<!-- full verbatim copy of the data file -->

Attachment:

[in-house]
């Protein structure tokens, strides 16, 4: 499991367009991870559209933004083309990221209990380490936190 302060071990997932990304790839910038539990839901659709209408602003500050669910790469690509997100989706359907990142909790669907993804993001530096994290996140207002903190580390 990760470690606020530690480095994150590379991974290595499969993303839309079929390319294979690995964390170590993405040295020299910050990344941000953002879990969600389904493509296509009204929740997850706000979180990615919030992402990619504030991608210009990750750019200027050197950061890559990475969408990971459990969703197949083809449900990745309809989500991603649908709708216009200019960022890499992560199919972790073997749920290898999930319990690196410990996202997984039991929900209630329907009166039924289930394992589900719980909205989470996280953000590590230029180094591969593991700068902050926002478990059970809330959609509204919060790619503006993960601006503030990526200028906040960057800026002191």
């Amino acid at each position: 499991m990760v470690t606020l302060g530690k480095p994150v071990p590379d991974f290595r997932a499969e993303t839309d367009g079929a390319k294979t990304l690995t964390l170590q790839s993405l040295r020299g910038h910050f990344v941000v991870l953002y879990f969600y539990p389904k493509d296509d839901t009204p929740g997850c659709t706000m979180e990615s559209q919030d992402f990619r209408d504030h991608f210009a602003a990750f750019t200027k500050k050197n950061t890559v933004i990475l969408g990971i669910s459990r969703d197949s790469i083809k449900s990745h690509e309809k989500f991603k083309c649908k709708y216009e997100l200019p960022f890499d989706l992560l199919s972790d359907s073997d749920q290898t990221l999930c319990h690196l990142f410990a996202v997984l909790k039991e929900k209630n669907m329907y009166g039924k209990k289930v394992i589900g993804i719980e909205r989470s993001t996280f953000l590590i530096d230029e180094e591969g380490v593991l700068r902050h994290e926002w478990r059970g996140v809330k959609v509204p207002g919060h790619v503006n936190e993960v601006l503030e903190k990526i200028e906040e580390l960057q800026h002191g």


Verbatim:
[in-house]
């Protein structure tokens, strides 16, 4: 499991367009991870559209933004083309990221209990380490936190 302060071990997932990304790839910038539990839901659709209408602003500050669910790469690509997100989706359907990142909790669907993804993001530096994290996140207002903190580390 990760470690606020530690480095994150590379991974290595499969993303839309079929390319294979690995964390170590993405040295020299910050990344941000953002879990969600389904493509296509009204929740997850706000979180990615919030992402990619504030991608210009990750750019200027050197950061890559990475969408990971459990969703197949083809449900990745309809989500991603649908709708216009200019960022890499992560199919972790073997749920290898999930319990690196410990996202997984039991929900209630329907009166039924289930394992589900719980909205989470996280953000590590230029180094591969593991700068902050926002478990059970809330959609509204919060790619503006993960601006503030990526200028906040960057800026002191």
């Amino acid at each position: 499991m990760v470690t606020l302060g530690k480095p994150v071990p590379d991974f290595r997932a499969e993303t839309d367009g079929a390319k294979t990304l690995t964390l170590q790839s993405l040295r020299g910038h910050f990344v941000v991870l953002y879990f969600y539990p389904k493509d296509d839901t009204p929740g997850c659709t706000m979180e990615s559209q919030d992402f990619r209408d504030h991608f210009a602003a990750f750019t200027k500050k050197n950061t890559v933004i990475l969408g990971i669910s459990r969703d197949s790469i083809k449900s990745h690509e309809k989500f991603k083309c649908k709708y216009e997100l200019p960022f890499d989706l992560l199919s972790d359907s073997d749920q290898t990221l999930c319990h690196l990142f410990a996202v997984l909790k039991e929900k209630n669907m329907y009166g039924k209990k289930v394992i589900g993804i719980e909205r989470s993001t996280f953000l590590i530096d230029e180094e591969g380490v593991l700068r902050h994290e926002w478990r059970g996140v809330k959609v509204p207002g919060h790619v503006n936190e993960v601006l503030e903190k990526i200028e906040e580390l960057q800026h002191g």